Brazilians taught the fine art of revolution

January 19, 2007

Militant students prepare to study, cook and clean at campus built by landless farmers. Gibby Zobel reports.

It is still being built, but Brazil's "university for revolutionaries" is taking in a fresh wave of militant students in a campus built brick-by-brick by landless farmers.

The Florestan Fernandes University, named after a working-class sociologist, took more than 1,000 members of the Movimento Sem Terra (MST) almost five years to construct from scratch in an extraordinary voluntary effort involving members from across 20 states in Brazil.

The campus in the state of Sio Paulo is equipped with a computer room running on open-source software, a cinema, a library with 15,000 donated books, a refectory, a 200-seater auditorium, four classrooms and four dormitories that sleep 200 people.

Funds for the construction of the school came from sales of the book Land by photographer Sebastiio Salgado, European non-governmental organisations and individual donations.

Mr Salgado is a long-time supporter of the dynamic 23-year-old movement, which occupies unproductive land to push through agrarian reform in a country with one of the worst distributions of wealth in the world.

Typical courses include studies on revolutionary Latin American leaders from the Sandinistas in Nicaragua to Allende in Chile. Students can learn how to be militants in the million-strong movement, and many courses are taught by sympathetic professors from Brazil's leading universities.

One of those is Florestan's daughter Heloisa Fernandes, professor at the faculty of philosophy, letters and human sciences at the University of Sio Paulo.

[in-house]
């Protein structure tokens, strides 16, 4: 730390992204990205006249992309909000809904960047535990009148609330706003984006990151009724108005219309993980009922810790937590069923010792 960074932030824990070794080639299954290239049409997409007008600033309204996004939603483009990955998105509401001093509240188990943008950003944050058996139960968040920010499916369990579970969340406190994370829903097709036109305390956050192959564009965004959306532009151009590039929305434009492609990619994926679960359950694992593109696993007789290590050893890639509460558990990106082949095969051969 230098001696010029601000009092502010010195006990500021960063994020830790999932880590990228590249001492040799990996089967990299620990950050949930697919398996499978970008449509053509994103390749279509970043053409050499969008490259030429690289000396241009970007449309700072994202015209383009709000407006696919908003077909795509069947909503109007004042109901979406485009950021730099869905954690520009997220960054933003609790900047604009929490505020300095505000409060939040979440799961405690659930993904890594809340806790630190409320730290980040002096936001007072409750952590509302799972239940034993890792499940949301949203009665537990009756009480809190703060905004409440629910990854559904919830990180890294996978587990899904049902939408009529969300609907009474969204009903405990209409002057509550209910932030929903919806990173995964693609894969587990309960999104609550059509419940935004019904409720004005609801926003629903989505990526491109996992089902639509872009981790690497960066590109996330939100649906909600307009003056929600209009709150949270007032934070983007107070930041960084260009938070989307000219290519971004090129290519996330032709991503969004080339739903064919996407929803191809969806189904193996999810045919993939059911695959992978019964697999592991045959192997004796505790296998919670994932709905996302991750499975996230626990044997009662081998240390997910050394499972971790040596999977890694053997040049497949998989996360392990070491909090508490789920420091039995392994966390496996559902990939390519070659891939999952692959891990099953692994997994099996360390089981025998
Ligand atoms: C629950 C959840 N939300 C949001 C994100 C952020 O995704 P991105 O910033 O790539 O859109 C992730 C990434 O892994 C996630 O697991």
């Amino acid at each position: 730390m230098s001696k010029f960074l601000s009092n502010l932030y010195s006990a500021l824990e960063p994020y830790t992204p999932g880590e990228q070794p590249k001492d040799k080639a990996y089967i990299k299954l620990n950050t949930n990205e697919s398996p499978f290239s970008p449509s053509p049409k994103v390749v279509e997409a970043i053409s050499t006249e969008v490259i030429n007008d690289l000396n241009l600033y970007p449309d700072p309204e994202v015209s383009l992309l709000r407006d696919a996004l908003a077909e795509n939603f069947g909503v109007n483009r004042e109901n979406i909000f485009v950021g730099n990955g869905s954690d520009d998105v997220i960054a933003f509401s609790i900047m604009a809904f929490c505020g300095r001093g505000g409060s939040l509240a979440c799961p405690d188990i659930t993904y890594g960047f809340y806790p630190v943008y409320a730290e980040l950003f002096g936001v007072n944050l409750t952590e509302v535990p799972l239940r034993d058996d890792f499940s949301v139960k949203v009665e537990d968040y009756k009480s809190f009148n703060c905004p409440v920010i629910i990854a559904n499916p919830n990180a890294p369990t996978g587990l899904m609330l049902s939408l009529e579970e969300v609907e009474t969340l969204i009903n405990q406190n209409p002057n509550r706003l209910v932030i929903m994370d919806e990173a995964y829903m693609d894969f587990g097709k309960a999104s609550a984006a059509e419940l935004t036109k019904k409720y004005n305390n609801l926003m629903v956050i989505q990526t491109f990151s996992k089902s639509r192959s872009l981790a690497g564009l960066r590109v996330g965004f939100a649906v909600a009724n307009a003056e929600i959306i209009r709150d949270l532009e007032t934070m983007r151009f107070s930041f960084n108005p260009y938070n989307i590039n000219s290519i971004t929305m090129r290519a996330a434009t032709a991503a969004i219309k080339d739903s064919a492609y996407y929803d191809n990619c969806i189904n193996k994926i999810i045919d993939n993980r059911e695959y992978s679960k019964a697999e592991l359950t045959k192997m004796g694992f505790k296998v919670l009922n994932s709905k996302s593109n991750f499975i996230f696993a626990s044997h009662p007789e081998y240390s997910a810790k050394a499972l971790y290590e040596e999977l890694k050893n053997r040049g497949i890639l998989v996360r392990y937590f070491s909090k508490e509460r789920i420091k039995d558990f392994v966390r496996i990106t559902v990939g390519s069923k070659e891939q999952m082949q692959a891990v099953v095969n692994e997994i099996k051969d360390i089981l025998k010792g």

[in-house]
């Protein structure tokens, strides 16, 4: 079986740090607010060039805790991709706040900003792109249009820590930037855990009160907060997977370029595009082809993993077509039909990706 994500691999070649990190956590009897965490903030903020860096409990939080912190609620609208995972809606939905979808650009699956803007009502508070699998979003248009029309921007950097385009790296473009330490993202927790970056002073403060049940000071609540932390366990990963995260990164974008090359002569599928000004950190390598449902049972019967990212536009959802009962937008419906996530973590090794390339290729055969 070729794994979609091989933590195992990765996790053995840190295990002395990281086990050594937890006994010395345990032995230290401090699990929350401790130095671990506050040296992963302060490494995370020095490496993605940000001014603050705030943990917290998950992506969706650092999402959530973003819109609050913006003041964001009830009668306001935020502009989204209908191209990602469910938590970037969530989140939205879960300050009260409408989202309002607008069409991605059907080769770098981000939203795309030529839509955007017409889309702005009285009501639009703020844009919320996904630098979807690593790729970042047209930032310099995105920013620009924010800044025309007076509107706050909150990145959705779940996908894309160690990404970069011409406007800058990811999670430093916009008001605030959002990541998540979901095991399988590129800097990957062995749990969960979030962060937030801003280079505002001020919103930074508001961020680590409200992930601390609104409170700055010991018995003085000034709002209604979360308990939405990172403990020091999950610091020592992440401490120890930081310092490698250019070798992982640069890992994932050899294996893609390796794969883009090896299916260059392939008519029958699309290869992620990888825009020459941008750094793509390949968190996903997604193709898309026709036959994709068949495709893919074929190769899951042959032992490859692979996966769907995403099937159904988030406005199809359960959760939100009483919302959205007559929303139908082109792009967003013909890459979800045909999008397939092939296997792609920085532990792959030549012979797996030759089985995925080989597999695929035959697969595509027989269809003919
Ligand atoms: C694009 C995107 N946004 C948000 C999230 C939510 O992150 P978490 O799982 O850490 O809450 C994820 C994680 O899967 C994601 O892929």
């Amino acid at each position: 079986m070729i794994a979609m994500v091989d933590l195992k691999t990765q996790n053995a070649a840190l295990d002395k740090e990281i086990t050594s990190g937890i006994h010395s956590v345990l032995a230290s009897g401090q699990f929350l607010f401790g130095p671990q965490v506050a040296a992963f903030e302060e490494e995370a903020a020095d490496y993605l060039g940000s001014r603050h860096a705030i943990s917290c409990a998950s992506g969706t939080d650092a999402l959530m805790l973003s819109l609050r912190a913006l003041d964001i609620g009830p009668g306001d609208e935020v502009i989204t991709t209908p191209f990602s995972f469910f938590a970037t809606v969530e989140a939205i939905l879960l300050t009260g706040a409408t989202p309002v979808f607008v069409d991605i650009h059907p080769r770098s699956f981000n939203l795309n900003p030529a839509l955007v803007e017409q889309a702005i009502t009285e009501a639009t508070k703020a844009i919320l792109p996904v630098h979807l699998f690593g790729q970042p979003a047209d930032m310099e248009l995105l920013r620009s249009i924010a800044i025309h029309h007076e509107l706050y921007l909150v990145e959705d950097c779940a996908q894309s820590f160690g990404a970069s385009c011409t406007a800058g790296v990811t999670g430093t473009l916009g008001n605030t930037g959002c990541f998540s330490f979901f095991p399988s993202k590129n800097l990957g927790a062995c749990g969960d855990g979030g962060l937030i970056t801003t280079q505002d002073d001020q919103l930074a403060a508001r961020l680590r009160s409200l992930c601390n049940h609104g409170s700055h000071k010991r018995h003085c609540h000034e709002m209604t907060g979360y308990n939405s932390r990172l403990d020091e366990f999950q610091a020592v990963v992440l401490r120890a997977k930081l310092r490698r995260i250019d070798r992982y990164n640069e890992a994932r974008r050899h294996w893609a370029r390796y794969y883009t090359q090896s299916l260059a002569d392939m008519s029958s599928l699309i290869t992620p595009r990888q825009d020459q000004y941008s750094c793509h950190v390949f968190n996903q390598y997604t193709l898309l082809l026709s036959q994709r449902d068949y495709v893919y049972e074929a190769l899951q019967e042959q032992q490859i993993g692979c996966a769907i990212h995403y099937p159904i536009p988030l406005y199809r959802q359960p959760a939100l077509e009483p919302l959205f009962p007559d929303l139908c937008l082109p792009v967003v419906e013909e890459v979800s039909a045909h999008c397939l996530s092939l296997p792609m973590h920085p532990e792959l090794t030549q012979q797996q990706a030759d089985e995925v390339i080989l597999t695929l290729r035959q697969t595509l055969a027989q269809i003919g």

"These people want to take what they know and find out how to transform that into tools for work. What they learn is translated into the experiences that they bring from the camps, the settlements, the struggles, the victories and the failures of each one of them," she said.

The Escola Nacional Florestan Fernandes offers undergraduate, masters and specialist courses in partnership with 13 public universities in Brazil.

Courses are recognised by the Ministry of Education and Culture.

Undergraduates are offered courses in, among other subjects, political philosophy, knowledge theory, rural sociology, agricultural political economy, Brazil's social history, international administration and social management.

Students come from all over the country to study before returning to their encampments and settlements. The campus is run by the students, who take it in turns to clean and cook.

The campus also offers informal courses and operates as a base for several social movements.

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